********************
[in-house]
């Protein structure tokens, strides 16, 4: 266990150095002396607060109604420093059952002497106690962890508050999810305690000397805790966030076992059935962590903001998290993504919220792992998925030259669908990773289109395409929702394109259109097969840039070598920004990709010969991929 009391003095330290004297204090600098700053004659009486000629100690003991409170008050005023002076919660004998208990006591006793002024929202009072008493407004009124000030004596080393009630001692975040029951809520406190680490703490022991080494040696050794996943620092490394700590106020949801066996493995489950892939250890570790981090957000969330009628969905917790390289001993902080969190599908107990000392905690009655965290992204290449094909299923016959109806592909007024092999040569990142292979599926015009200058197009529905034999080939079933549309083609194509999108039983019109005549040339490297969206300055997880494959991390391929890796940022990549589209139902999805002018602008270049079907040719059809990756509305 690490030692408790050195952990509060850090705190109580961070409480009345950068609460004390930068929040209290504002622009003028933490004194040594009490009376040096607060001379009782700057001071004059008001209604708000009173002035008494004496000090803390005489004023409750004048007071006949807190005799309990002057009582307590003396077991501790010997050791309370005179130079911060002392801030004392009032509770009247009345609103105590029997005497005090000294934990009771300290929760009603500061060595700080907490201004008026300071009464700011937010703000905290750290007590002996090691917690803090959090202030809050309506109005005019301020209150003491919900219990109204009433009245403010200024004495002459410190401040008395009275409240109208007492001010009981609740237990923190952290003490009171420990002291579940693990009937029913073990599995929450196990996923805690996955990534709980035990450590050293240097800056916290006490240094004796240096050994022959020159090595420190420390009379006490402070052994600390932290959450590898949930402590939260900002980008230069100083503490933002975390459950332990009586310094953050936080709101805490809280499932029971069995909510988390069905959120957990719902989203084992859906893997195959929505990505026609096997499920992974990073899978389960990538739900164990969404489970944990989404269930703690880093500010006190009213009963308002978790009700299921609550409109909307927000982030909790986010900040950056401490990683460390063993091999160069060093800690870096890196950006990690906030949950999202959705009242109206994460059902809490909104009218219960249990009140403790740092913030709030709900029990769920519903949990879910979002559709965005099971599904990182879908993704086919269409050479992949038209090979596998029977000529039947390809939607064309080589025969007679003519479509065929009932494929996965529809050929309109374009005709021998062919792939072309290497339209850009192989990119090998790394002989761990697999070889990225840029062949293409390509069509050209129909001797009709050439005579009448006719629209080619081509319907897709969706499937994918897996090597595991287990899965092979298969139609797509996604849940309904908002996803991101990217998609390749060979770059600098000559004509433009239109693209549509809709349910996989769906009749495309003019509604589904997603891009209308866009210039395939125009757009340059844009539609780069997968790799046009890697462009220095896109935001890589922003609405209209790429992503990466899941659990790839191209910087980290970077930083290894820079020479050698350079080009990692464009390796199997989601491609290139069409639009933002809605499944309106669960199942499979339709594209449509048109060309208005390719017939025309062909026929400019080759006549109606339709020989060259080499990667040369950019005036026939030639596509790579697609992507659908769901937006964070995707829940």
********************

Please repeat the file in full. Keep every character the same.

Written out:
[in-house]
């Protein structure tokens, strides 16, 4: 266990150095002396607060109604420093059952002497106690962890508050999810305690000397805790966030076992059935962590903001998290993504919220792992998925030259669908990773289109395409929702394109259109097969840039070598920004990709010969991929 009391003095330290004297204090600098700053004659009486000629100690003991409170008050005023002076919660004998208990006591006793002024929202009072008493407004009124000030004596080393009630001692975040029951809520406190680490703490022991080494040696050794996943620092490394700590106020949801066996493995489950892939250890570790981090957000969330009628969905917790390289001993902080969190599908107990000392905690009655965290992204290449094909299923016959109806592909007024092999040569990142292979599926015009200058197009529905034999080939079933549309083609194509999108039983019109005549040339490297969206300055997880494959991390391929890796940022990549589209139902999805002018602008270049079907040719059809990756509305 690490030692408790050195952990509060850090705190109580961070409480009345950068609460004390930068929040209290504002622009003028933490004194040594009490009376040096607060001379009782700057001071004059008001209604708000009173002035008494004496000090803390005489004023409750004048007071006949807190005799309990002057009582307590003396077991501790010997050791309370005179130079911060002392801030004392009032509770009247009345609103105590029997005497005090000294934990009771300290929760009603500061060595700080907490201004008026300071009464700011937010703000905290750290007590002996090691917690803090959090202030809050309506109005005019301020209150003491919900219990109204009433009245403010200024004495002459410190401040008395009275409240109208007492001010009981609740237990923190952290003490009171420990002291579940693990009937029913073990599995929450196990996923805690996955990534709980035990450590050293240097800056916290006490240094004796240096050994022959020159090595420190420390009379006490402070052994600390932290959450590898949930402590939260900002980008230069100083503490933002975390459950332990009586310094953050936080709101805490809280499932029971069995909510988390069905959120957990719902989203084992859906893997195959929505990505026609096997499920992974990073899978389960990538739900164990969404489970944990989404269930703690880093500010006190009213009963308002978790009700299921609550409109909307927000982030909790986010900040950056401490990683460390063993091999160069060093800690870096890196950006990690906030949950999202959705009242109206994460059902809490909104009218219960249990009140403790740092913030709030709900029990769920519903949990879910979002559709965005099971599904990182879908993704086919269409050479992949038209090979596998029977000529039947390809939607064309080589025969007679003519479509065929009932494929996965529809050929309109374009005709021998062919792939072309290497339209850009192989990119090998790394002989761990697999070889990225840029062949293409390509069509050209129909001797009709050439005579009448006719629209080619081509319907897709969706499937994918897996090597595991287990899965092979298969139609797509996604849940309904908002996803991101990217998609390749060979770059600098000559004509433009239109693209549509809709349910996989769906009749495309003019509604589904997603891009209308866009210039395939125009757009340059844009539609780069997968790799046009890697462009220095896109935001890589922003609405209209790429992503990466899941659990790839191209910087980290970077930083290894820079020479050698350079080009990692464009390796199997989601491609290139069409639009933002809605499944309106669960199942499979339709594209449509048109060309208005390719017939025309062909026929400019080759006549109606339709020989060259080499990667040369950019005036026939030639596509790579697609992507659908769901937006964070995707829940």